siRNA is Small Interfereing RNA which can interfere with the expression of certain genes.

1- siRNA is short, double-stranded RNA and can interfere with gene expression.

2- Their bases are complimentary to those near a target Gene.

3-siRNA can interfere with both Transcription and Translation.

4- It does so through RNA interference, where:

  • siRNA binds to the target mRNA in the cytoplams.
  • The proteins attached to the siRNA cut up the mRNA and it can no longer be translated.
  • Prevents expression of the specific gene as its protein can no longer be made during translation.
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Key Terms - siRNA

  • siRNA
  • gene expression
  • short
  • double stranded
  • complimentary bases
  • binds
  • near target gene
  • RNA interference
  • cuts up
  • no longer useful
  • transcription
  • protein
  • inhibited
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Mutations

Any change to the base sequence of DNA is called a mutation. They can be caused by Errors, Mutagenic agents. Errors include Substitution or Deletion.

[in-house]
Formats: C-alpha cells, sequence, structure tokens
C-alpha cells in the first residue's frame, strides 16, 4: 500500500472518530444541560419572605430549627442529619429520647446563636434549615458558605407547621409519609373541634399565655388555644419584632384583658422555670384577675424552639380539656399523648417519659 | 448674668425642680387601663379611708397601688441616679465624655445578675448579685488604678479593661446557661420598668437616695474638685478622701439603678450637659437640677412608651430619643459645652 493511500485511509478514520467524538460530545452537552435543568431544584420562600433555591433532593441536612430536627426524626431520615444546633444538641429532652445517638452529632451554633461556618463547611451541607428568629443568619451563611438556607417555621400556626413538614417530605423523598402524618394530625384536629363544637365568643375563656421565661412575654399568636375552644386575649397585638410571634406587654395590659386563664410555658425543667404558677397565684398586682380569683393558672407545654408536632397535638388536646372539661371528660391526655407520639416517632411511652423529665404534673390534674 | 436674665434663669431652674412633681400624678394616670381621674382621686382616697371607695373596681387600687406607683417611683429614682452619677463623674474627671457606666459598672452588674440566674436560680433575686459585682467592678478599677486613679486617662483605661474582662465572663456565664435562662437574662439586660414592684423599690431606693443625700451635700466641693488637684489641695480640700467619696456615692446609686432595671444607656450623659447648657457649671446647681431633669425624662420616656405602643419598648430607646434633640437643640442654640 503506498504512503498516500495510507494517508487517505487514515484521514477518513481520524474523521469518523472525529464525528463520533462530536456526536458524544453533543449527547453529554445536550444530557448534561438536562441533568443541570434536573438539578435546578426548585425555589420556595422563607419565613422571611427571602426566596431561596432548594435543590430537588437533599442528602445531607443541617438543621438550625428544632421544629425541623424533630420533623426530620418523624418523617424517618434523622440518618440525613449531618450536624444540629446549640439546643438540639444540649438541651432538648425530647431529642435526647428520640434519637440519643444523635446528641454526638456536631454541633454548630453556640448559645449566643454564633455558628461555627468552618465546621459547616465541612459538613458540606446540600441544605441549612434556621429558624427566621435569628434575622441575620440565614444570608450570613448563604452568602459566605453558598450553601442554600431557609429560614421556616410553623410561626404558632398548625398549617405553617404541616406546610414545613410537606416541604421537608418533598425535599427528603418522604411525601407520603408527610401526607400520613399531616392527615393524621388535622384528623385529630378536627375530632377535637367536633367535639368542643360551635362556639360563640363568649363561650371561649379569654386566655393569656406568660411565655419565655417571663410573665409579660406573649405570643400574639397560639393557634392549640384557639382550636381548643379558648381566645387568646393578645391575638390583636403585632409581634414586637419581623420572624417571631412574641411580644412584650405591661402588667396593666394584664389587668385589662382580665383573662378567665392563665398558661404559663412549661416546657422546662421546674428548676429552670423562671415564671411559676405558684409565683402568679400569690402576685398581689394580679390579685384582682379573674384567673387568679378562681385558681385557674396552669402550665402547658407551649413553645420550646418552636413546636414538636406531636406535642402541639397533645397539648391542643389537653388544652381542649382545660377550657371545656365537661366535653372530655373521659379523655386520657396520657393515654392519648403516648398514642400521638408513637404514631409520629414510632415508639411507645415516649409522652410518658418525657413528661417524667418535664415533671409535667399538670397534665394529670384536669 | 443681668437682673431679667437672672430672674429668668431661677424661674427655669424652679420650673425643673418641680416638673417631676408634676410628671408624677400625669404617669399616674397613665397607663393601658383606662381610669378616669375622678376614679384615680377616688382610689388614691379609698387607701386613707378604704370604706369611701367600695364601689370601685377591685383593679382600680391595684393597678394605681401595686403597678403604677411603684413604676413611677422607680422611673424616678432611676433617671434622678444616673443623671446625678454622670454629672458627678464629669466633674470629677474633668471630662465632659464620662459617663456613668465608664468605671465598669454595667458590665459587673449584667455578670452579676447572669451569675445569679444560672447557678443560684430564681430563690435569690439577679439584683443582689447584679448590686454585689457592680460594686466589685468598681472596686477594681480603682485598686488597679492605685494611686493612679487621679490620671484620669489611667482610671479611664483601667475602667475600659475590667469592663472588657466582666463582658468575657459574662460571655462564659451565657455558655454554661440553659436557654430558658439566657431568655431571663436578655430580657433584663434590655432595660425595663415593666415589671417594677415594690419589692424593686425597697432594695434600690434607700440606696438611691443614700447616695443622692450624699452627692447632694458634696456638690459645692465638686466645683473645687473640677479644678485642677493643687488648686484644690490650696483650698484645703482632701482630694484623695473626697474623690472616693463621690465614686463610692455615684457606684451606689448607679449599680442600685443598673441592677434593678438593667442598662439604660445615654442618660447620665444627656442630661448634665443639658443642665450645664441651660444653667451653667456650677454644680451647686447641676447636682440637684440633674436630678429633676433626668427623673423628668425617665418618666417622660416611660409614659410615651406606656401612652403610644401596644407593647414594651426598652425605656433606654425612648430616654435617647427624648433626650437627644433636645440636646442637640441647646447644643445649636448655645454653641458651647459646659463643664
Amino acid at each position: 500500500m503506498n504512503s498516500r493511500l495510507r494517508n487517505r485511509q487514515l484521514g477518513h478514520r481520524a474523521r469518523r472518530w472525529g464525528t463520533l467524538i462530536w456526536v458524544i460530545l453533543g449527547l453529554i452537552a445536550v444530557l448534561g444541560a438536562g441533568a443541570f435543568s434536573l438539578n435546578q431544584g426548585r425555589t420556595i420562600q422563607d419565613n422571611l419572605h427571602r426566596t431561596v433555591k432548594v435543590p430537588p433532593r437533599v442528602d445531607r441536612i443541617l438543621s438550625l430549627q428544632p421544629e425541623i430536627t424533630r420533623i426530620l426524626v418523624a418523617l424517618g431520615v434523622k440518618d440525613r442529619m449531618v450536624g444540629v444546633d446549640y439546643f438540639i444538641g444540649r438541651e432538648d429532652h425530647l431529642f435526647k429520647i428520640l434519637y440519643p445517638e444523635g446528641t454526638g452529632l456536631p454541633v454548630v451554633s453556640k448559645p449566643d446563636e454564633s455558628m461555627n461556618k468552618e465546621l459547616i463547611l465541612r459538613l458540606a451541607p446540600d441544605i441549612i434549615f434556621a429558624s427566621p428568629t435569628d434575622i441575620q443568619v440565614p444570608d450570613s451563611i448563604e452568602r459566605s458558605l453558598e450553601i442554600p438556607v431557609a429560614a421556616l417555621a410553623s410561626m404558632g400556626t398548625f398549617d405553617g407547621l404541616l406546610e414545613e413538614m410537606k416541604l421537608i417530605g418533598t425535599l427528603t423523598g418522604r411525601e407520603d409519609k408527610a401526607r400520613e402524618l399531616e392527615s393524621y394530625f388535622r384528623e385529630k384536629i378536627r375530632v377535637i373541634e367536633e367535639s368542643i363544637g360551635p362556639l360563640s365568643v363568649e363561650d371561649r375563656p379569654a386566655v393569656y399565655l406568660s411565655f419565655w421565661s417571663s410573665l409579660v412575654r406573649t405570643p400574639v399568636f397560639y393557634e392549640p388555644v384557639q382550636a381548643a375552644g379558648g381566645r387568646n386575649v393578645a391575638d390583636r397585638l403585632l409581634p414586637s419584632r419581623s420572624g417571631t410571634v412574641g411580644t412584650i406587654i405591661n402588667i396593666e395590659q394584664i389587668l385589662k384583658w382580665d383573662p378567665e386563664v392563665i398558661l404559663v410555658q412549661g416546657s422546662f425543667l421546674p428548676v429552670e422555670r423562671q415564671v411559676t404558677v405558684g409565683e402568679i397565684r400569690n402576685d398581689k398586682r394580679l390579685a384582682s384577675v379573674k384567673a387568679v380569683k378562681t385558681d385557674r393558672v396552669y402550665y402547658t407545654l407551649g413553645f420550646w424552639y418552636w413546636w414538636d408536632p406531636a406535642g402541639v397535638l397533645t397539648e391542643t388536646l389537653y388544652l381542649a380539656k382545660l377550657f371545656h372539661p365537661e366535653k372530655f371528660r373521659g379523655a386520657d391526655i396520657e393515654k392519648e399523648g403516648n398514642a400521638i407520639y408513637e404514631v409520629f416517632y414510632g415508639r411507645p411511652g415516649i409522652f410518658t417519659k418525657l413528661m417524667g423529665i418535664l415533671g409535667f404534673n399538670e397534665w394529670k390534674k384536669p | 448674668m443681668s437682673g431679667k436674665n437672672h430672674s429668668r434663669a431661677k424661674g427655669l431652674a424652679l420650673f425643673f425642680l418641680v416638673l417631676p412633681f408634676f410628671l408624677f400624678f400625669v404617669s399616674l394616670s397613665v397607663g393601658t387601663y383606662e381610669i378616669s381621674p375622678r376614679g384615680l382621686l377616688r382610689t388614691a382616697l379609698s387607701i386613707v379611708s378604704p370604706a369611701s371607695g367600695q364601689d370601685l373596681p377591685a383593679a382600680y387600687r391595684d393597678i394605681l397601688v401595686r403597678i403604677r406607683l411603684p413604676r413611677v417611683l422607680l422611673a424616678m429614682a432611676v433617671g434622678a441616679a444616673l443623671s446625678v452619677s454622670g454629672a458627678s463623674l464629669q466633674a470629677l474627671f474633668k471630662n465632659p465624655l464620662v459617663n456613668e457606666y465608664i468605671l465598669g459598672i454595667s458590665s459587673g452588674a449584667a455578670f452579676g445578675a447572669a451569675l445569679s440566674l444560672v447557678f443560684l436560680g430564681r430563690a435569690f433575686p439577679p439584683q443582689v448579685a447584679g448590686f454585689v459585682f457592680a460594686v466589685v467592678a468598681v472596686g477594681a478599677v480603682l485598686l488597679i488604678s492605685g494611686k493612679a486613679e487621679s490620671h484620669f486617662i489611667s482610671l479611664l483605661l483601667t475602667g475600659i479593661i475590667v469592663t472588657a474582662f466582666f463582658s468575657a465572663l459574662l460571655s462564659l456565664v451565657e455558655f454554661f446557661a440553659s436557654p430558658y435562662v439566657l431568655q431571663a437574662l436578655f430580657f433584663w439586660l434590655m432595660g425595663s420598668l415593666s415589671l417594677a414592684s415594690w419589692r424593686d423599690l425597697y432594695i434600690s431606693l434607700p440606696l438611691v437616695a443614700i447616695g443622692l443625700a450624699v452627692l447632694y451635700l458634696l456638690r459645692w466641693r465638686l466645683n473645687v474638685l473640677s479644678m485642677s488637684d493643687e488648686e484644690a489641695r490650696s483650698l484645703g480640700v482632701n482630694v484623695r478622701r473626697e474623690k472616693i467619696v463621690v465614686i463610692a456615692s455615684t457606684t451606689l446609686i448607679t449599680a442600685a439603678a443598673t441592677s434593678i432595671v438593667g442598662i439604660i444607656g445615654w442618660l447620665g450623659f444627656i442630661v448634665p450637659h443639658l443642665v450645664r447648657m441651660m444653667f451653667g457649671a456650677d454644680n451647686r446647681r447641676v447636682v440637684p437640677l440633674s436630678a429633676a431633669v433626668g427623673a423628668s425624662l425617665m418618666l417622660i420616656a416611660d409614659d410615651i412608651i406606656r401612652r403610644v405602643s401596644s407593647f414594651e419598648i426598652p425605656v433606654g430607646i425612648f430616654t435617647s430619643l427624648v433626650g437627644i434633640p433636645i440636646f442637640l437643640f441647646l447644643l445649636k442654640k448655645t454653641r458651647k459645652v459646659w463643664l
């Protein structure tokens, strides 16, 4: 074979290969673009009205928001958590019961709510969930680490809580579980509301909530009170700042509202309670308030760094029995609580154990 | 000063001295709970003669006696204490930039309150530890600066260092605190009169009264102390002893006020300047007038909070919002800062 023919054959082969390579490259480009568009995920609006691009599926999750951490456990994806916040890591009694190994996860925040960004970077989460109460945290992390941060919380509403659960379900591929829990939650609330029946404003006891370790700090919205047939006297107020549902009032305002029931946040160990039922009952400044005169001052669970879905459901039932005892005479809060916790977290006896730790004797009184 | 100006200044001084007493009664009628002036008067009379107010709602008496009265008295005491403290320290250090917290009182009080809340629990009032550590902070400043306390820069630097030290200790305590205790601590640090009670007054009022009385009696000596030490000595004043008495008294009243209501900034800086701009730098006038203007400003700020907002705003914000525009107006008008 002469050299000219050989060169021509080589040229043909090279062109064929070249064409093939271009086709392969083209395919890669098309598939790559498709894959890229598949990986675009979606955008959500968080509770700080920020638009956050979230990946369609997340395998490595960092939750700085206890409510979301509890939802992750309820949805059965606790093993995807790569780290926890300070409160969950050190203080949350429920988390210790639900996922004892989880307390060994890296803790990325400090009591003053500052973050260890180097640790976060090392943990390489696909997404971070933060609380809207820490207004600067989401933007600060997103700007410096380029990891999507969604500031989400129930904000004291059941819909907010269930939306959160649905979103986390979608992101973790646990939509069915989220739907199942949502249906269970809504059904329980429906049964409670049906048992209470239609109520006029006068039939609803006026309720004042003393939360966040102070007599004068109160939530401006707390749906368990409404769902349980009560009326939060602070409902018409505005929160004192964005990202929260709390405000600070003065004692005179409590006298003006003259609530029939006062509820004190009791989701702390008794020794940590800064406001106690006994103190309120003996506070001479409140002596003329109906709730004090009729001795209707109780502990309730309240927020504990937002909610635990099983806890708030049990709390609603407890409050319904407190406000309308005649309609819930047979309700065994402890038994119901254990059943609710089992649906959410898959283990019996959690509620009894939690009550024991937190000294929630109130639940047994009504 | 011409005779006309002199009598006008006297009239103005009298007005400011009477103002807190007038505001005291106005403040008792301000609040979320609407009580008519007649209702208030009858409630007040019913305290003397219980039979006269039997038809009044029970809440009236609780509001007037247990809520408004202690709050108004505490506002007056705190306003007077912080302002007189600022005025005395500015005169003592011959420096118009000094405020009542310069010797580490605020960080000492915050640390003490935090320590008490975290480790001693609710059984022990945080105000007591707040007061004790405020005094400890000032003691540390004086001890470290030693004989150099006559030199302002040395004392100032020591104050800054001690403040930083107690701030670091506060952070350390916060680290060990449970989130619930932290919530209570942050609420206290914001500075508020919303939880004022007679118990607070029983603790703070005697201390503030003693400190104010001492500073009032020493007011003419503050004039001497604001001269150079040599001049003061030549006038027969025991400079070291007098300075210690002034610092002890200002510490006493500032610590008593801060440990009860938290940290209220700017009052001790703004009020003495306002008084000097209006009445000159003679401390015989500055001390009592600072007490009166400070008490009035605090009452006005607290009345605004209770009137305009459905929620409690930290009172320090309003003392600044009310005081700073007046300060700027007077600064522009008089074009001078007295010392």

• Not all mutations affect the order of amino acids.
  • A substitution can result in the production of a different amino acid due to the degenerate nature of DNA where many amino acids can be coded for by more than one triplet code.
  • Deletions, however, will always results in a differerent Amino Acid, due to the frameshift that would occur when a base is removed.
  • Mutagenic agents occur spontaneously - however, some things may increase the rate of mutations.
  • Such as: Ultraviolet radiation, Ionising radiation, Chemicals, some viruses.
  • They do this by: Acting as a base, Altering Bases and Changing the structure of DNA.
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Key Terms - Mutations

  • Change
  • base sequence
  • mutation
  • errors
  • substitution
  • deletion
  • amino acid
  • protein
  • triplet code
  • Frameshift
  • mutagenic agents
  • radiation
  • chemicals
  • viruses
  • acting as a base
  • altering bases
  • changing DNA structure.
  • Degenerate Code
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Comments

Austin

Page 2: Generally numbers go in the order 1,2,3,4 and then 5...

Jokes aside, great revision cards!